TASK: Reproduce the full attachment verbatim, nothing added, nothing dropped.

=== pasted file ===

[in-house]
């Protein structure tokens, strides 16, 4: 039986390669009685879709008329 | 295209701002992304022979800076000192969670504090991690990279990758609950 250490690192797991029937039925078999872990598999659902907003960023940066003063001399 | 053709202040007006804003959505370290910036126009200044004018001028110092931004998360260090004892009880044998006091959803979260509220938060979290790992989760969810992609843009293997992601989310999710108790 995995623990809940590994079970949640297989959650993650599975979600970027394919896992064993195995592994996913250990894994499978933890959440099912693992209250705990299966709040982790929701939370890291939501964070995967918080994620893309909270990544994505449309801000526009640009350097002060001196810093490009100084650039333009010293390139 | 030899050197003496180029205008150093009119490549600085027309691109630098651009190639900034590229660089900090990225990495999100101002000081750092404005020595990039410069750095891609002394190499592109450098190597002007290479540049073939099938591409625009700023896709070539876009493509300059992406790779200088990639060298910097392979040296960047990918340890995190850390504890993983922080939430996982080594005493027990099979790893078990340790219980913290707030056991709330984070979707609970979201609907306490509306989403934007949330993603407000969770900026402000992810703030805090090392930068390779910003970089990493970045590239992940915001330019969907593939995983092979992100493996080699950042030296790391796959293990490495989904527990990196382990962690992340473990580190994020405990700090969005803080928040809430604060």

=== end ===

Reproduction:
[in-house]
């Protein structure tokens, strides 16, 4: 039986390669009685879709008329 | 295209701002992304022979800076000192969670504090991690990279990758609950 250490690192797991029937039925078999872990598999659902907003960023940066003063001399 | 053709202040007006804003959505370290910036126009200044004018001028110092931004998360260090004892009880044998006091959803979260509220938060979290790992989760969810992609843009293997992601989310999710108790 995995623990809940590994079970949640297989959650993650599975979600970027394919896992064993195995592994996913250990894994499978933890959440099912693992209250705990299966709040982790929701939370890291939501964070995967918080994620893309909270990544994505449309801000526009640009350097002060001196810093490009100084650039333009010293390139 | 030899050197003496180029205008150093009119490549600085027309691109630098651009190639900034590229660089900090990225990495999100101002000081750092404005020595990039410069750095891609002394190499592109450098190597002007290479540049073939099938591409625009700023896709070539876009493509300059992406790779200088990639060298910097392979040296960047990918340890995190850390504890993983922080939430996982080594005493027990099979790893078990340790219980913290707030056991709330984070979707609970979201609907306490509306989403934007949330993603407000969770900026402000992810703030805090090392930068390779910003970089990493970045590239992940915001330019969907593939995983092979992100493996080699950042030296790391796959293990490495989904527990990196382990962690992340473990580190994020405990700090969005803080928040809430604060």